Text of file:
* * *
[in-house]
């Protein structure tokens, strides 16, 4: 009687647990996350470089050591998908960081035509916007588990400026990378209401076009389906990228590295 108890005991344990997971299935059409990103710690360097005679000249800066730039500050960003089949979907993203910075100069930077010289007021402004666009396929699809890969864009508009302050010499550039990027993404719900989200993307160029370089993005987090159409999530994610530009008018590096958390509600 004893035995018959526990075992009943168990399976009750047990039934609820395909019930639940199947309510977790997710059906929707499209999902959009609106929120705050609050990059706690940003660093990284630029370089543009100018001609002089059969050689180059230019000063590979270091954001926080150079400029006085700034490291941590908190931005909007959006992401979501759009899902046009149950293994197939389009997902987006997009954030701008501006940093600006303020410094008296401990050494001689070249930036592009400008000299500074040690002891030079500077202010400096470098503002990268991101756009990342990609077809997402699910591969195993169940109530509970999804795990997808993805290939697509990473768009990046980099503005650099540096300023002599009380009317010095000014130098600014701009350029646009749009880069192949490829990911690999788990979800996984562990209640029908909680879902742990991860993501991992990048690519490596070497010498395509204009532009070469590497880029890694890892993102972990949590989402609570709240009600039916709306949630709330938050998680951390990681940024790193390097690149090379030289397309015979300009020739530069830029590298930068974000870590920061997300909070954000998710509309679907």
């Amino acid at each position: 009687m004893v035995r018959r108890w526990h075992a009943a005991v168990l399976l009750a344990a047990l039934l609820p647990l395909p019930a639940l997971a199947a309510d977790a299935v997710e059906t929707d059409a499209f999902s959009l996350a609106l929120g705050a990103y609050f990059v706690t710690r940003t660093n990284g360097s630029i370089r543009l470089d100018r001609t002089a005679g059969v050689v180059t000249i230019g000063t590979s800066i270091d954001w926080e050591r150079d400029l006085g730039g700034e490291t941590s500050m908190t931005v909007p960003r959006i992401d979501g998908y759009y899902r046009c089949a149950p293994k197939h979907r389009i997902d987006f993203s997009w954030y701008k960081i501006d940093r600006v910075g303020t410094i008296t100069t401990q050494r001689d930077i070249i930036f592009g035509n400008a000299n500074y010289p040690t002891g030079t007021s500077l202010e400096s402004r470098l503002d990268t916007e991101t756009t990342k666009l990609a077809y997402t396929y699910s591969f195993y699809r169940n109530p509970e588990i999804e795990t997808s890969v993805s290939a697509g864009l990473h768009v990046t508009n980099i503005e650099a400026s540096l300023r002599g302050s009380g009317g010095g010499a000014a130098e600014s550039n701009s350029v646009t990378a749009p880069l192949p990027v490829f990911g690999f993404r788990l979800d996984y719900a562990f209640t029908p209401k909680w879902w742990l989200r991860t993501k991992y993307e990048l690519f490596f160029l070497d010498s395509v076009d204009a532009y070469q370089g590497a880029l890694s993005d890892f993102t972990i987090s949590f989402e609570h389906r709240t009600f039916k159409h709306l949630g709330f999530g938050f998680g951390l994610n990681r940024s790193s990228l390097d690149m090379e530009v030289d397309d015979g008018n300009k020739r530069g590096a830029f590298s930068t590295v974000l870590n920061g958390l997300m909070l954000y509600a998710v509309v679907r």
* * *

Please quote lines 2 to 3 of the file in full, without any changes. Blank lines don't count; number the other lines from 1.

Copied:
């Protein structure tokens, strides 16, 4: 009687647990996350470089050591998908960081035509916007588990400026990378209401076009389906990228590295 108890005991344990997971299935059409990103710690360097005679000249800066730039500050960003089949979907993203910075100069930077010289007021402004666009396929699809890969864009508009302050010499550039990027993404719900989200993307160029370089993005987090159409999530994610530009008018590096958390509600 004893035995018959526990075992009943168990399976009750047990039934609820395909019930639940199947309510977790997710059906929707499209999902959009609106929120705050609050990059706690940003660093990284630029370089543009100018001609002089059969050689180059230019000063590979270091954001926080150079400029006085700034490291941590908190931005909007959006992401979501759009899902046009149950293994197939389009997902987006997009954030701008501006940093600006303020410094008296401990050494001689070249930036592009400008000299500074040690002891030079500077202010400096470098503002990268991101756009990342990609077809997402699910591969195993169940109530509970999804795990997808993805290939697509990473768009990046980099503005650099540096300023002599009380009317010095000014130098600014701009350029646009749009880069192949490829990911690999788990979800996984562990209640029908909680879902742990991860993501991992990048690519490596070497010498395509204009532009070469590497880029890694890892993102972990949590989402609570709240009600039916709306949630709330938050998680951390990681940024790193390097690149090379030289397309015979300009020739530069830029590298930068974000870590920061997300909070954000998710509309679907």
């Amino acid at each position: 009687m004893v035995r018959r108890w526990h075992a009943a005991v168990l399976l009750a344990a047990l039934l609820p647990l395909p019930a639940l997971a199947a309510d977790a299935v997710e059906t929707d059409a499209f999902s959009l996350a609106l929120g705050a990103y609050f990059v706690t710690r940003t660093n990284g360097s630029i370089r543009l470089d100018r001609t002089a005679g059969v050689v180059t000249i230019g000063t590979s800066i270091d954001w926080e050591r150079d400029l006085g730039g700034e490291t941590s500050m908190t931005v909007p960003r959006i992401d979501g998908y759009y899902r046009c089949a149950p293994k197939h979907r389009i997902d987006f993203s997009w954030y701008k960081i501006d940093r600006v910075g303020t410094i008296t100069t401990q050494r001689d930077i070249i930036f592009g035509n400008a000299n500074y010289p040690t002891g030079t007021s500077l202010e400096s402004r470098l503002d990268t916007e991101t756009t990342k666009l990609a077809y997402t396929y699910s591969f195993y699809r169940n109530p509970e588990i999804e795990t997808s890969v993805s290939a697509g864009l990473h768009v990046t508009n980099i503005e650099a400026s540096l300023r002599g302050s009380g009317g010095g010499a000014a130098e600014s550039n701009s350029v646009t990378a749009p880069l192949p990027v490829f990911g690999f993404r788990l979800d996984y719900a562990f209640t029908p209401k909680w879902w742990l989200r991860t993501k991992y993307e990048l690519f490596f160029l070497d010498s395509v076009d204009a532009y070469q370089g590497a880029l890694s993005d890892f993102t972990i987090s949590f989402e609570h389906r709240t009600f039916k159409h709306l949630g709330f999530g938050f998680g951390l994610n990681r940024s790193s990228l390097d690149m090379e530009v030289d397309d015979g008018n300009k020739r530069g590096a830029f590298s930068t590295v974000l870590n920061g958390l997300m909070l954000y509600a998710v509309v679907r």